Understanding Contact Lens Prescription: Glossary, Tips, and Recommendations

Wearing contact lenses is a convenient and popular vision correction option, but understanding your contact lens prescription is essential for optimal eye health and clear vision. In this guide, we’ll delve into the intricacies of contact lens prescriptions, offering insights, tips, and recommendations to help you navigate this essential aspect of eye care. Please read on. 

What Does a Contact Lens Prescription Look Like?

A contact lens prescription is a unique set of specifications provided by your eye care professional to ensure the proper fit and correction for your eyes. It includes details such as lens power, base curve, diameter, and, if applicable, the brand and material of the lenses. Understanding each component is crucial for obtaining the right lenses for your eyes.

Below is an illustration of a contact lens prescription for your reference:

A sample of a contact lens prescription

Can I Use My Eyeglass Prescription for Contacts?

No. While eyeglass and contact lens prescriptions share some similarities, they are not interchangeable. Contact lenses sit directly on the eye, requiring specific measurements that differ from those for eyeglasses. Using the wrong prescription can lead to discomfort and vision issues, underscoring the importance of having a dedicated contact lens prescription.

How Do You Get a Contact Lens Prescription?

Any type of contact lens cannot be sold in the U.S. without a valid prescription. Hence, you must secure one when planning to purchase contact lenses online or from any retailer.  

For your convenience, here is the step-by-step process for getting a valid contact lens prescription:

  • Eye Examination

Call and schedule an appointment with an optometrist or ophthalmologist for an eye examination. During the exam, the eye care professional will conduct a comprehensive assessment of your vision, eye health, and suitability for contact lenses.

  • Measurement of Prescription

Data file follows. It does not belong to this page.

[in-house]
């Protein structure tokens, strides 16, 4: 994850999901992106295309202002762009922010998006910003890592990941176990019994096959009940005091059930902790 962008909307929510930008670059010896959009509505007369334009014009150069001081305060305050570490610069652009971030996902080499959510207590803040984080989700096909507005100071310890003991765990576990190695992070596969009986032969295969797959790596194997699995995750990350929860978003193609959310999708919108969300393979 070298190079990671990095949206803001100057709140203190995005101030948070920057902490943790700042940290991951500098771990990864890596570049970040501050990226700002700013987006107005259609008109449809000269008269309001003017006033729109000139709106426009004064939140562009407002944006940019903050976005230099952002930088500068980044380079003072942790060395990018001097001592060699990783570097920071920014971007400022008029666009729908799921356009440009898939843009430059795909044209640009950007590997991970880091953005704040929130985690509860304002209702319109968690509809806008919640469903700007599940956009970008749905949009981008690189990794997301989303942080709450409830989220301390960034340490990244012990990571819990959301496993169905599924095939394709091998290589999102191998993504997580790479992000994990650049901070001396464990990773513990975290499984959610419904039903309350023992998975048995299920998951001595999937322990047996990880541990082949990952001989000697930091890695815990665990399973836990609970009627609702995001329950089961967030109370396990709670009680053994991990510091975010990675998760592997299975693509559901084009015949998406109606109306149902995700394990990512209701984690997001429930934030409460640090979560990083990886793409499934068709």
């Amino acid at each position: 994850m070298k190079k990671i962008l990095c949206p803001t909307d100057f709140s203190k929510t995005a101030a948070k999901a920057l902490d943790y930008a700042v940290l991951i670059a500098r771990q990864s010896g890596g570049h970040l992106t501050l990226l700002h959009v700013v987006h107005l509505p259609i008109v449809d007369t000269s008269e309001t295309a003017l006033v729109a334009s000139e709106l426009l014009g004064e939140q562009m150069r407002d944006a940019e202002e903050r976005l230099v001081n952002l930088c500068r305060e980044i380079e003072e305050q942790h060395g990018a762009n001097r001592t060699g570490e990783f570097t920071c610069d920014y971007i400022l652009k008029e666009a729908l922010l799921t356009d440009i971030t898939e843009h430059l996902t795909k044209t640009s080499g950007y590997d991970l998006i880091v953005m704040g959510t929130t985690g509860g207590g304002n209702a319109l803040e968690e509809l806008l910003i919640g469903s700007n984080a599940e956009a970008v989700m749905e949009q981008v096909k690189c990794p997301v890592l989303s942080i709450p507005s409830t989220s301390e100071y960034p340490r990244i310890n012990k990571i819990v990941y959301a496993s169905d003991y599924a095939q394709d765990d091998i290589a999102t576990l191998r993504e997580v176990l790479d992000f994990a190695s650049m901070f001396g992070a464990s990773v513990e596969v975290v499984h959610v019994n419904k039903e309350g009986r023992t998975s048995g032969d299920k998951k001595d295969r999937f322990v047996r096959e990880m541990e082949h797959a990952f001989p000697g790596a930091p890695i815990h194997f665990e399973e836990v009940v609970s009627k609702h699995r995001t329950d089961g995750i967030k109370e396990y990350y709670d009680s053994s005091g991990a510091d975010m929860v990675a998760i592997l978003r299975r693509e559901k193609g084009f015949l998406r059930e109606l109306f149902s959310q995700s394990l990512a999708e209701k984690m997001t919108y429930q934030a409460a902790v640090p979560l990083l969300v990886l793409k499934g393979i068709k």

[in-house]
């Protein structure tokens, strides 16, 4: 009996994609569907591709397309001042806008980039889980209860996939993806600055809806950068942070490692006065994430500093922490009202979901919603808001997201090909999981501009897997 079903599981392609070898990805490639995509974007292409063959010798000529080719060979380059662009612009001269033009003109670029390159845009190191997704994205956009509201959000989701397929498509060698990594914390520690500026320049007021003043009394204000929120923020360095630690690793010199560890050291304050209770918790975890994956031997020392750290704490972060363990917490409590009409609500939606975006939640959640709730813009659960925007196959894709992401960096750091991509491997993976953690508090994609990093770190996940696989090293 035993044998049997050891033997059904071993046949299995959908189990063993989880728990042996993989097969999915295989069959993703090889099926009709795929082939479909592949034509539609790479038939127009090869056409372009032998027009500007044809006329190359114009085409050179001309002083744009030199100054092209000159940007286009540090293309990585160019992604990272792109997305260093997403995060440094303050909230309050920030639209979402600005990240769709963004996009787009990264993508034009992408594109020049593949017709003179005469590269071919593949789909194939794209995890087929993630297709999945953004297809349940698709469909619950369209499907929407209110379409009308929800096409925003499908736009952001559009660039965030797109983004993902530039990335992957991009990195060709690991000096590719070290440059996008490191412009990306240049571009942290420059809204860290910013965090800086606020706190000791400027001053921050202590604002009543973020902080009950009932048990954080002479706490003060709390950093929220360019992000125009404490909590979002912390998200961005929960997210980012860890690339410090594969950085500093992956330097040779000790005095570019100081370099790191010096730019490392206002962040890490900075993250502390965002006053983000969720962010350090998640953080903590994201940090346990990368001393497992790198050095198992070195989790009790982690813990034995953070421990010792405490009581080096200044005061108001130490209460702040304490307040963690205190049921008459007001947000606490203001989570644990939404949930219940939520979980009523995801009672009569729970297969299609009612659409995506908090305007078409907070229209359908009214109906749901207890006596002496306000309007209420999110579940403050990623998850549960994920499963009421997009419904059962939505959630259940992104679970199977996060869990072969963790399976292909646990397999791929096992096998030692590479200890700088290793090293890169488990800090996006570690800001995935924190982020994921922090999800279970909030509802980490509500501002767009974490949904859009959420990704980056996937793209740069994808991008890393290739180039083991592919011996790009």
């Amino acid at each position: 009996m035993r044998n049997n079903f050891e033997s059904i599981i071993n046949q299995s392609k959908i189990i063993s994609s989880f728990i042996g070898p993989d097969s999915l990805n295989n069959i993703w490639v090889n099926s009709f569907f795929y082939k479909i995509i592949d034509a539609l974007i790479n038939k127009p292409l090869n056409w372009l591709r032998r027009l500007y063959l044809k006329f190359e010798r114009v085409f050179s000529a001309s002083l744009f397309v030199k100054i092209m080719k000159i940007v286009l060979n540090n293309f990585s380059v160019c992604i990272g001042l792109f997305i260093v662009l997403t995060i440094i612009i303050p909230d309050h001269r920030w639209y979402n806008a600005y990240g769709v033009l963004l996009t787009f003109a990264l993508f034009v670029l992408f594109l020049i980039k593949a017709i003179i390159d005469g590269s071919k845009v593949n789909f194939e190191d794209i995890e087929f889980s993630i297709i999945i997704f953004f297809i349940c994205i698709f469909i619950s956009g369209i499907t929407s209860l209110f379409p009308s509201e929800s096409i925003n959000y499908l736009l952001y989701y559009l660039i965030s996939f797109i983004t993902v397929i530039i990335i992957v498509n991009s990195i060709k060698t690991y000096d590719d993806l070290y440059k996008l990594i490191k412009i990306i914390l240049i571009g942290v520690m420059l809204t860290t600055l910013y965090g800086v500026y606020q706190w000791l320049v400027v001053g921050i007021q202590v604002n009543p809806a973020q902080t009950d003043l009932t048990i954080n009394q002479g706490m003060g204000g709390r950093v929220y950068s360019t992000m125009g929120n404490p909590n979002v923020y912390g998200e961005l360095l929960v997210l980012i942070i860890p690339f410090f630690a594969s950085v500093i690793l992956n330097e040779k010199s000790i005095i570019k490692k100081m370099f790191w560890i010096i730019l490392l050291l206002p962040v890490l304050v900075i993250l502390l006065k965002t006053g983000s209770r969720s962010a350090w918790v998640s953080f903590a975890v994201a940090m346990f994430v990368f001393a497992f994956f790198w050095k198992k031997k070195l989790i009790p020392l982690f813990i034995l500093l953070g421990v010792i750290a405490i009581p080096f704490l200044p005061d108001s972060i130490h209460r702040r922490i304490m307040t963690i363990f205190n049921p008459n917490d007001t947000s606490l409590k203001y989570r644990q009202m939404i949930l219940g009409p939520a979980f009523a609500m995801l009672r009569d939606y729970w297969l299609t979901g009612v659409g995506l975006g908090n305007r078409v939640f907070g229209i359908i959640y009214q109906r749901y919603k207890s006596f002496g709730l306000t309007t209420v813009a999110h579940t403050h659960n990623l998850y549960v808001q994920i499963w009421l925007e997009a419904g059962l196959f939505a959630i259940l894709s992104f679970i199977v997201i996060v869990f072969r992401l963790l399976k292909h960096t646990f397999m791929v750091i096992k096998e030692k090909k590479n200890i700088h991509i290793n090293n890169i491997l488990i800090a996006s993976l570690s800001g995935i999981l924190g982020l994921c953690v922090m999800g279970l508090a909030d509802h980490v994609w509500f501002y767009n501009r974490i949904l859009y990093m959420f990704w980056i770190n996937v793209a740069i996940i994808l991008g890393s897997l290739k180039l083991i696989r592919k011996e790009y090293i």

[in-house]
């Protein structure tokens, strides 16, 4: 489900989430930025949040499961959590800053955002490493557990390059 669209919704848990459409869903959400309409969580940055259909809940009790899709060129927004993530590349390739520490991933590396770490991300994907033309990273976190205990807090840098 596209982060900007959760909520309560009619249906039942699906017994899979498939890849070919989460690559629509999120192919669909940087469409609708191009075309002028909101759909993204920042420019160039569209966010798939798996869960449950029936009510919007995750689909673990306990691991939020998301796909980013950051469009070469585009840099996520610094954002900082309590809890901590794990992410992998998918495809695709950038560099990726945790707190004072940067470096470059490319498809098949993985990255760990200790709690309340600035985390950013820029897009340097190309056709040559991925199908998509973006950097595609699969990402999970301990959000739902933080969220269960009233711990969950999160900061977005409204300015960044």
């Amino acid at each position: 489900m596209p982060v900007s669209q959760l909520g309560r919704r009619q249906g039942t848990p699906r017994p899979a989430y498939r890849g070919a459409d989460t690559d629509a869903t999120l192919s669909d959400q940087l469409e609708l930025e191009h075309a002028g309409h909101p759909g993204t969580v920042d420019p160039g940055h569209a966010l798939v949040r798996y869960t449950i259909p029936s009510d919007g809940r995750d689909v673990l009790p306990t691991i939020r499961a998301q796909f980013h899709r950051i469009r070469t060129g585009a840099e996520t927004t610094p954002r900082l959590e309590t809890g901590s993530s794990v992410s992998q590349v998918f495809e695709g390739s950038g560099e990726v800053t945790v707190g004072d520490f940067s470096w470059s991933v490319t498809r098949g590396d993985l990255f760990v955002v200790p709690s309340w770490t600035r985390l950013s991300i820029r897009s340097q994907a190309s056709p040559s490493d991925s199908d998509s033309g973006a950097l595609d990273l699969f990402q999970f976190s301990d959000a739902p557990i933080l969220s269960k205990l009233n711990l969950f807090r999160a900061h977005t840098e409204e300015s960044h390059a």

Specific measurements will be taken to determine the prescription, including refractive power (SPH), cylinder (CYL) for astigmatism, and additional parameters if needed.

  • Trial Lenses 

In some cases, the eye care professional may provide trial lenses to assess comfort and effectiveness before finalizing the prescription. The optometrist or ophthalmologist will discuss the prescription with you, addressing any questions or concerns you may have. Always communicate your experience to your eye doctor to ensure an accurate and comfortable prescription. 

  • Prescription Issuance 

Once the prescription is finalized, a written prescription will be issued, specifying details such as lens power, base curve, diameter, and other relevant information.

  • Follow-Up Exams

Regular follow-up exams are recommended to monitor eye health, ensure the prescription remains accurate, and make any necessary adjustments over time.

What Is Considered a High Contact Lens Prescription?

A high contact lens prescription typically involves a significant degree of nearsightedness, farsightedness, or astigmatism. The prescription strength is measured in diopters, with higher numbers indicating more severe refractive errors. Monthly soft contact lenses are typically designed for prescriptions up to approximately -12 diopters, with toric lenses accommodating prescriptions up to approximately -9 diopters. It’s essential to note that the average prescription for nearsightedness, or myopia, hovers around -2 diopters. Individuals with high prescriptions may require specialized contact lenses or alternative vision correction options.

Understanding Contact Lens Prescription: Glossary of Terms and Abbreviations

Navigating a contact lens prescription often involves deciphering a range of terms and abbreviations. This section will provide a comprehensive glossary, breaking down common terms used by eye care professionals.

  • ADD (Addition): This refers to the additional magnifying power in multifocal lenses, specifically for reading or close-up vision. It ensures that individuals with presbyopia, a condition where the eyes gradually lose the ability to focus on close objects, can see clearly at different distances.
  • AXIS: This specification denotes the orientation of the cylindrical correction for astigmatism. It is measured in degrees from 0 to 180, indicating the angle where the astigmatism correction is most effective. Understanding the axis is crucial for accurately addressing astigmatism and achieving optimal vision correction.